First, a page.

MILAN — The Yoox Net-a-Porter Group stands by its five-year growth target — and stressed nothing is going to change if Compagnie Financière Richemont succeeds in its bid to acquire the entire entity.
Responding to analysts’ questions about Richemont’s bid as the e-tailer reported 2017 results on Tuesday, corporate development and investor relations director Silvia Scagnelli said the luxury group “clearly stated that YNAP is to run as a separate company. YNAP also has always treated Richemont, which already was its largest shareholder, the same way. This will continue in the future. Nothing will change as the result. Richemont said that one of the reasons for the bid was to give additional resources to YNAP to grow faster.”
She also pointed to media reports of Kering’s “positive comments” on the takeover (YNAP manages the sites for a number of Kering-owned brands).
In January, Richemont launched a voluntary tender offer on all ordinary shares of the Yoox Net-a-Porter Group SpA at 38 euros a share, for a value of up to 2.77 billion euros ($3.43 billion). Richemont plans to acquire 51 percent of the YNAP shares it does not already own. The public tender offer will be made through the special-purpose vehicle RLG Italia Holding SpA, a company that is in the process of being incorporated. It will be entirely owned indirectly by Richemont. If the deal goes through, the intention is to delist YNAP from the Milan Stock Exchange. Its bid values YNAP at about 5.3 billion euros.
In February, Italian stock market regulator Consob said it wanted more details before giving Richemont the green light to proceed, suspending its review of the Swiss company’s official offer document to take a look at YNAP’s 2017 financial results. Market sources on Tuesday said that they expect the offer to be completed in four to six weeks, once Consob has validated the offer.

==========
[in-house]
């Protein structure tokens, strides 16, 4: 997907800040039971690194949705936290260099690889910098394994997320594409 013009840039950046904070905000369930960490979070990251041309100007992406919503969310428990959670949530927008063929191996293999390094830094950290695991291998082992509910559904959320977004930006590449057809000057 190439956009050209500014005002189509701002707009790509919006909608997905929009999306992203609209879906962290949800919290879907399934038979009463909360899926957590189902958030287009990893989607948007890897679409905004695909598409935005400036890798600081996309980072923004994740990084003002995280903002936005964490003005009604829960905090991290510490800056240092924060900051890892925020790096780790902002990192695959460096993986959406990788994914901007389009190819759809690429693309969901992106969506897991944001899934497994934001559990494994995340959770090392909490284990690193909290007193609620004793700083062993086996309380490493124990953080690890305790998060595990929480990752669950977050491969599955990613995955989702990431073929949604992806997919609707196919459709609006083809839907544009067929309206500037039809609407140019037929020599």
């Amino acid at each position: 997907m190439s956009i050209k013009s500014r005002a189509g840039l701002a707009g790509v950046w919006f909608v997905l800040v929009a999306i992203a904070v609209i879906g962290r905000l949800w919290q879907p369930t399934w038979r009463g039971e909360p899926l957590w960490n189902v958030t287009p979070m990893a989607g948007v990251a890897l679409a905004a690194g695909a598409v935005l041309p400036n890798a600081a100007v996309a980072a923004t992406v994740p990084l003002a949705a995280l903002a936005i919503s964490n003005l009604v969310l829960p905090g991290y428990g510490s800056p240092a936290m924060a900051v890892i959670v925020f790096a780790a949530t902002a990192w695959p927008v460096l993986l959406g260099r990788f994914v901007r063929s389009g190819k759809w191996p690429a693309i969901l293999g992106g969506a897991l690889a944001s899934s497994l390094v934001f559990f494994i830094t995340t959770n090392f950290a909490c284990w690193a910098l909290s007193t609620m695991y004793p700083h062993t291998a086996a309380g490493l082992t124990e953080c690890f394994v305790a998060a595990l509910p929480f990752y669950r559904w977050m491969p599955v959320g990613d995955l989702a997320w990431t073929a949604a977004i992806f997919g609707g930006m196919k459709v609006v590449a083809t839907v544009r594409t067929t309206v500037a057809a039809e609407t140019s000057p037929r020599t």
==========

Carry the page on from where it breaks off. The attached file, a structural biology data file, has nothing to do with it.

CEO Federico Marchetti underscored that a new agreement with Balmain was signed after the tender offer was revealed. “This is just the first example. We continue to run independently as before.”
Balmain is controlled by Mayhoola, as is Valentino, and the executive emphasized the kick off of the new Next Era omnichannel business model for the latter. “The product is everything,” he said.
To be sure, the company last year continued to expand its brand portfolio, launching Azzedine Alaïa, which chose Net-a-Porter as its exclusive online retail partner (Alaïa is also owned by Richemont); the exclusive Mr Porter x Gucci capsule collection; and the Chloé and Stella McCartney collections, among others. The fine jewelry and watches category saw the launch of Cartier (Richemont’s largest single brand), Boucheron, Buccellati, Chopard, Jaeger-LeCoultre, Officine Panerai and Tag Heuer.
Marchetti also said that Mr P., Mr Porter’s label, performed strongly and will launch shoes and accessories in 2018. Yoox will also launch its own label this year. Ferrari is another new brand and Marchetti said he was “very pleased” about this addition. “It shows our reputation is very high. Ferrari is one of the most powerful Italian brands, in terms of lifestyle, innovation, technology, and it will be on the new platform, the same as Moncler’s, completely mobile-friendly, with more content and we expect a sizable contribution.”
Asked about reports of a potential Farfetch initial public offering, Scagnelli said: “I don’t think it will change the competitive environment. It will probably be more visible.”
Also responding to a question about developing China, she said YNAP is “assessing potential partnerships in China, but we are not in the position to say if it will impact 2018 and beyond.”
The company did address the joint venture with Mohamed Alabbar to develop business in the Middle East, saying it is progressing well for Yoox, following the establishment of a local office and distribution center in the region.